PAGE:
I’m not interested in taking your guns away. But I also won’t fight for your gun rights. I’ll surely poke fun of a gun-toting government that wants to limit your gun rights, but that’s all the help you’ll get from me. As a Christian I will try to demonstrate how to treat potential threats and enemies as I believe Christ would have us do. “Do good to those who hate you”. “Pray for those who persecute you.” “Resist not the evil-doer.” Jesus wasn’t just talking about the guy down the street that gets on our nerves, as if his kingdom were some kind of sitcom. He meant something very earth-shaking. He was preparing us to be ready for martyrdom in any generation, in any land.
We must understand that our response to tragedy should be Christlike and not pagan. We must also understand that living by the Sermon on the Mount means we are putting our lives in great danger, submitting to the world peacefully, potentially being led like lambs to slaughter, as Christ was to the Cross. It is foolishness to the fleshly way of the world, but wisdom to a spiritual God. Indeed, this would be completely foolish without the hope of the resurrection. The question is, do we believe in the resurrection? When I think about those children who lost their lives so early and so tragically, I know I believe in the resurrection, and I hope to see those children some day.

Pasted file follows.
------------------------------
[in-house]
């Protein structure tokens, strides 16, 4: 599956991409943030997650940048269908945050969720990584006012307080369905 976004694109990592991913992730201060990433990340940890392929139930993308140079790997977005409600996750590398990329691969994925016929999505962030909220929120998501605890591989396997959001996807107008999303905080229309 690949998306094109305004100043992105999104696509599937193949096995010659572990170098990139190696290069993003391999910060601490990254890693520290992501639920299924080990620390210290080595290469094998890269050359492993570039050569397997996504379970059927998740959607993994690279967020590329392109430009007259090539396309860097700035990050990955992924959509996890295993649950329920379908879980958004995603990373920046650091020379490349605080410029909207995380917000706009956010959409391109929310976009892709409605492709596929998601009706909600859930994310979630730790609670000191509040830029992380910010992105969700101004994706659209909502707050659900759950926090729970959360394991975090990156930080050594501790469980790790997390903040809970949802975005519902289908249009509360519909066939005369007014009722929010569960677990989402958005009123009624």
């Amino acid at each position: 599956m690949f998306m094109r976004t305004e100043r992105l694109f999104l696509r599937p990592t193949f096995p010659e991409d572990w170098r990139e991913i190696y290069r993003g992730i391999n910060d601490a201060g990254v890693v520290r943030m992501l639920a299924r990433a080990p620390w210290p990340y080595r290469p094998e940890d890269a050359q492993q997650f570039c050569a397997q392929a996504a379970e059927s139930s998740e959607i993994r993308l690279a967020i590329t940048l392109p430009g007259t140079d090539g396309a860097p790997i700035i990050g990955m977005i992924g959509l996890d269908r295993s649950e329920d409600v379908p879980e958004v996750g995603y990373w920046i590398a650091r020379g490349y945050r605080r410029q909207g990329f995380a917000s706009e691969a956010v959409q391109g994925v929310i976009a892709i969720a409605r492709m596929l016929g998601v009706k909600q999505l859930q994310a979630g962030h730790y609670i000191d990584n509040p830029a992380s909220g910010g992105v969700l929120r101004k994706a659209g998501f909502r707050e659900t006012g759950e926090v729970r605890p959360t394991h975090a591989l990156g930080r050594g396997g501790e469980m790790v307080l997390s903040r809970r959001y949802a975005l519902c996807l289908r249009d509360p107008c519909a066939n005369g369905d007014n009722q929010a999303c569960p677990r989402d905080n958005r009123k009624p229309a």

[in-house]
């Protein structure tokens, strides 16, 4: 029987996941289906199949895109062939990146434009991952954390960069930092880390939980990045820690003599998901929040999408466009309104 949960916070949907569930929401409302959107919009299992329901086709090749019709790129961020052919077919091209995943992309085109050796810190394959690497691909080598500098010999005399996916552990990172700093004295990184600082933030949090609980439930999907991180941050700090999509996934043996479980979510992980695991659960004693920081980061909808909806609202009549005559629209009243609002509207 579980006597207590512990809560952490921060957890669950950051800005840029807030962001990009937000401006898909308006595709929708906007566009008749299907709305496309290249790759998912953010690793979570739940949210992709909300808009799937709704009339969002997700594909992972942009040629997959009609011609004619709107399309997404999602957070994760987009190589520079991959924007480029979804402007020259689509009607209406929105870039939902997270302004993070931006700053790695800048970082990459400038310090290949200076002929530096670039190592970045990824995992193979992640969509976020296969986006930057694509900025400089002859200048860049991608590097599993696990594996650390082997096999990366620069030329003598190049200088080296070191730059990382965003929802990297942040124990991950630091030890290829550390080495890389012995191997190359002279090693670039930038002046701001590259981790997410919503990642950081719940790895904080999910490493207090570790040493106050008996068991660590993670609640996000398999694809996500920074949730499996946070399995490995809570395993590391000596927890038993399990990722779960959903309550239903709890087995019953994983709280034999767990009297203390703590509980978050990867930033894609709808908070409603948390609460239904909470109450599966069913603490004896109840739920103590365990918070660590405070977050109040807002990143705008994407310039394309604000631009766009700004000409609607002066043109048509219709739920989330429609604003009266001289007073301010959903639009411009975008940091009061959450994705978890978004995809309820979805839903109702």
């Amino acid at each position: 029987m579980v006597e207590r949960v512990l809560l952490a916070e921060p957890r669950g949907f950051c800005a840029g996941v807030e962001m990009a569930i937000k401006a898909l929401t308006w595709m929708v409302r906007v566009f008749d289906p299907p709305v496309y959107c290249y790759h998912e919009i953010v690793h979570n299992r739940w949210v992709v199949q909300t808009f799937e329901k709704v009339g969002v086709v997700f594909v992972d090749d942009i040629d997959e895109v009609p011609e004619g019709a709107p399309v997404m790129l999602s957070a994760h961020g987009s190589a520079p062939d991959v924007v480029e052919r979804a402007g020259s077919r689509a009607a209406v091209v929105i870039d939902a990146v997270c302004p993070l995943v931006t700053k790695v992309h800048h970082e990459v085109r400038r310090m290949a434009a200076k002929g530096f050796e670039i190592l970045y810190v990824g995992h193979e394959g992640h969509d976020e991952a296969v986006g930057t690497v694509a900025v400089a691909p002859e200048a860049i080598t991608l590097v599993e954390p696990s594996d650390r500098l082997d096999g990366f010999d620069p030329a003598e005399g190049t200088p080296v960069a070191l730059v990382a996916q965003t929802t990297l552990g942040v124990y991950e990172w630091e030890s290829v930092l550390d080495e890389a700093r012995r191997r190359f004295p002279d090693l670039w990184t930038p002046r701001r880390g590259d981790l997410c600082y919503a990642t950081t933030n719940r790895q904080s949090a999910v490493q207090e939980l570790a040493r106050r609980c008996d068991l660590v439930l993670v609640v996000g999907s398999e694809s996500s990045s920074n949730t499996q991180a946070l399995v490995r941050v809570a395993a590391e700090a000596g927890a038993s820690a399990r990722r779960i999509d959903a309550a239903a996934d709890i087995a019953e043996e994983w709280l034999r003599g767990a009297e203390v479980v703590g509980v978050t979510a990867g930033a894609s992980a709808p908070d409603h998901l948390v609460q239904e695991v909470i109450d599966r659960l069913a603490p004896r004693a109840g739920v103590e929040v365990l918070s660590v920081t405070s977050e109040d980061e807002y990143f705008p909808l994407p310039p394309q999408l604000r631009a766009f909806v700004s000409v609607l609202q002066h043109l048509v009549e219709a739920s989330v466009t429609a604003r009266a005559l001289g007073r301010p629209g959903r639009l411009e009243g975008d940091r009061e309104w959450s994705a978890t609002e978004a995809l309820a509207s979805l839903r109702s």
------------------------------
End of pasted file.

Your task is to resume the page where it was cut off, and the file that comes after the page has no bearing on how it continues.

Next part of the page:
I don’t want to take away your guns. You might use them to hunt, and it would be wrong to rob you of a tool you use for food. I’d much rather see them hang empty and inert on your mantle (provided you’re not hunting with them), where they will rust and clog while your kitchens brew with use and re-use in preparation for a feast to which even your enemies are invited.
[Added approx. one week later, further thoughts]
So what about this meme?
In the words of Joseph Kelly,
“I agree with this picture. Let’s have the average U.S. citizen, before they are allowed to carry a gun, go through the training that a secret service member must go through (not once, but throughout the course of time they carry a weapon), and let us require that they demonstrate the necessary proficiency to perform well with a firearm under extreme pressure. If they refuse the training or can’t perform well, they can’t carry a gun. Also, let us require that anyone carrying a gun swear an oath that they will put themselves in the line of fire for an unarmed citizen. I think these are reasonable standards for those who wish to exercise their second amendment right.”